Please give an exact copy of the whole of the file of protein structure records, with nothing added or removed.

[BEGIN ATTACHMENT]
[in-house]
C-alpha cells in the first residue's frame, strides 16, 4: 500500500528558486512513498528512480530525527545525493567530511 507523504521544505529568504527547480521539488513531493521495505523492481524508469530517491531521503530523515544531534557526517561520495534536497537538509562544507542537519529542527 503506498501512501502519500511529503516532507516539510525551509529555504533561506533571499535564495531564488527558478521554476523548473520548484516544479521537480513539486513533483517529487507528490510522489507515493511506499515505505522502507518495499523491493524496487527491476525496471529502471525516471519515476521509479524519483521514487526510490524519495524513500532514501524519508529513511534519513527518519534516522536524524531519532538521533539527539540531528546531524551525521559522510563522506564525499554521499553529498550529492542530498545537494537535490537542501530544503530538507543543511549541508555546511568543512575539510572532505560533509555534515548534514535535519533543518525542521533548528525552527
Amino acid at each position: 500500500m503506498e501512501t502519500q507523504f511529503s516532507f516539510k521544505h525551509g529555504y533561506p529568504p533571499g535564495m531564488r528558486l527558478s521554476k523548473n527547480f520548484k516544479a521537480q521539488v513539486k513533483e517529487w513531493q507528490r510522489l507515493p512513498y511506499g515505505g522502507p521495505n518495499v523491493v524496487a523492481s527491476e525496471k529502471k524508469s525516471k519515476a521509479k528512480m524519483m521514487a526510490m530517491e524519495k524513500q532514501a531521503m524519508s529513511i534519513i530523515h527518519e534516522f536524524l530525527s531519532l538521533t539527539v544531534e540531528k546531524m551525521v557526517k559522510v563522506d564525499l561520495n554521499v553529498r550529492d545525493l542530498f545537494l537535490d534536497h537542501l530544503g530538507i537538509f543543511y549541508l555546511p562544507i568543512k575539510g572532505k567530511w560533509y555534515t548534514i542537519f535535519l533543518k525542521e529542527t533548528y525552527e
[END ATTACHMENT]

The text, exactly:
[in-house]
C-alpha cells in the first residue's frame, strides 16, 4: 500500500528558486512513498528512480530525527545525493567530511 507523504521544505529568504527547480521539488513531493521495505523492481524508469530517491531521503530523515544531534557526517561520495534536497537538509562544507542537519529542527 503506498501512501502519500511529503516532507516539510525551509529555504533561506533571499535564495531564488527558478521554476523548473520548484516544479521537480513539486513533483517529487507528490510522489507515493511506499515505505522502507518495499523491493524496487527491476525496471529502471525516471519515476521509479524519483521514487526510490524519495524513500532514501524519508529513511534519513527518519534516522536524524531519532538521533539527539540531528546531524551525521559522510563522506564525499554521499553529498550529492542530498545537494537535490537542501530544503530538507543543511549541508555546511568543512575539510572532505560533509555534515548534514535535519533543518525542521533548528525552527
Amino acid at each position: 500500500m503506498e501512501t502519500q507523504f511529503s516532507f516539510k521544505h525551509g529555504y533561506p529568504p533571499g535564495m531564488r528558486l527558478s521554476k523548473n527547480f520548484k516544479a521537480q521539488v513539486k513533483e517529487w513531493q507528490r510522489l507515493p512513498y511506499g515505505g522502507p521495505n518495499v523491493v524496487a523492481s527491476e525496471k529502471k524508469s525516471k519515476a521509479k528512480m524519483m521514487a526510490m530517491e524519495k524513500q532514501a531521503m524519508s529513511i534519513i530523515h527518519e534516522f536524524l530525527s531519532l538521533t539527539v544531534e540531528k546531524m551525521v557526517k559522510v563522506d564525499l561520495n554521499v553529498r550529492d545525493l542530498f545537494l537535490d534536497h537542501l530544503g530538507i537538509f543543511y549541508l555546511p562544507i568543512k575539510g572532505k567530511w560533509y555534515t548534514i542537519f535535519l533543518k525542521e529542527t533548528y525552527e